Learning about how to reduce food waste and a chance to try out electric bikes were among the activities on offer at the University of Worcester’s annual Go Green Week.
The event, run by students and supported by staff, saw each day themed around a different aspect of sustainability, including nature, food and wellbeing, the United Nations’ Sustainable Development Goals, re-use and repair, and energy and transport.
Sport and Exercise Psychology student Tomas Tmej, 21, who helped to run some of the activities, said: “I think this is a great way to spread the word about the environment and about how people should be more careful about what they throw away. It’s a good way to engage with the students on sustainability issues and it’s important that a university does that.”
Activities included cooking demonstrations, hedgehog housing making, crafting gifts from leftover materials, sewing repairs, making beeswax wraps as an alternative to cling film, yoga classes and a litter pick. There was a chance to try out an electric bike as part of the Woo Bikes e-bike share scheme that the University has been piloting and there were also samples of vegan food, and free plants, bird feeders and wildflower seed bombs.
A number of local businesses and organisations, dedicated to various aspects of sustainability, attended during the week to showcase ways we can all make a difference. This included beauty and lifestyle products with zero waste packaging and advice and information on how to waste less food. Pupils from Oldbury Park Primary School visited to take part in some of the activities.
Georgie Sherrard, 40, an MRes Biology student, was running a stall on how to make ecobricks - plastic bottles filled with pieces of plastic, which can then be used to make bricks for houses in the developing world. “I think Go Green Week is brilliant because it raises awareness of so many different acts of sustainability that need to have their profile raised,” she said. “It’s all about education these days with sustainability, so as an educational establishment it’s important for the University to raise awareness everywhere it possibly can.”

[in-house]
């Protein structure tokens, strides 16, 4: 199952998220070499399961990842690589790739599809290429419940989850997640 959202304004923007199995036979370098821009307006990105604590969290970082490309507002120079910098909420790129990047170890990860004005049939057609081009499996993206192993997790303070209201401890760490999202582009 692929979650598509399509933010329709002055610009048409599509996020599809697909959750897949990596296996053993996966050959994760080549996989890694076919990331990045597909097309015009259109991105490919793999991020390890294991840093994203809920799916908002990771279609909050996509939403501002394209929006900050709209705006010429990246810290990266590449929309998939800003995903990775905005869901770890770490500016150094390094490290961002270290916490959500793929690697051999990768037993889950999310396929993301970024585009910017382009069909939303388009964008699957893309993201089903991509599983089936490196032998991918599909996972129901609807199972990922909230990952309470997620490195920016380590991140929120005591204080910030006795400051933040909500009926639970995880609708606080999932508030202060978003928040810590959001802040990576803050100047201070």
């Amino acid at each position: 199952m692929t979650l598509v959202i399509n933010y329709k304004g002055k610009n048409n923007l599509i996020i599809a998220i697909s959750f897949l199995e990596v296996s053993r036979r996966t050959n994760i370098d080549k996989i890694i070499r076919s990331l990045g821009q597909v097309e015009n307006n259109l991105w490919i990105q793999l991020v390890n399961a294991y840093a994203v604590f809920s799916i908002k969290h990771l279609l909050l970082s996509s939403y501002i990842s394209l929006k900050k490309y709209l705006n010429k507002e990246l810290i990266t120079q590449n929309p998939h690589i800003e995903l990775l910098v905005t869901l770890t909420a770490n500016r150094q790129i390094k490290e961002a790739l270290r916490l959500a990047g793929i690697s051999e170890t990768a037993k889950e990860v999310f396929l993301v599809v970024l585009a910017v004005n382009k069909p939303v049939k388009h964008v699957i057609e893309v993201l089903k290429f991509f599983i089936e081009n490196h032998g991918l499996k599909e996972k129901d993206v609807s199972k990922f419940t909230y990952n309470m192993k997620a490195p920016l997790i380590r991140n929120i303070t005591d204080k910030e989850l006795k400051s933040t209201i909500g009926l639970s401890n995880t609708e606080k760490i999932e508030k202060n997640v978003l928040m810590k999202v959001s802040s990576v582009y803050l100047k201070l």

First year student Sophie Strommen, 22, studying Human Nutrition, was part of the student team leading the events. “I think it has gone really well,” she said. “There’s a lot to learn and I think having stallholders and organisations come to the University helps spread more awareness about how we can make the world better and be more sustainable.”
Student organiser Jess Bull, 22, also studying Human Nutrition, added: “I think Go Green Week is fantastic – I think all universities should do it because we have learnt so much this week.”
Go Green Week has been running at the University for 10 years and will be followed by a Go Green Week the University holds with partners in the City in April to engage members of the public.
The University of Worcester was recently named the UK’s top sustainable university in the Green Gown Awards 2019. It was awarded First Class Honours – for the 11th consecutive year – in the People and Planet University League in 2019, which measures sustainability performance at higher education institutions.
Pro Vice Chancellor, Ross Renton, said: “Sustainability is absolutely the core of what we’re about. It’s about educating people, it’s about increasing awareness of the issues around the world and making a difference, and our students and staff do that every single day. We want to have students who go out into the community, into the world and really make a difference.”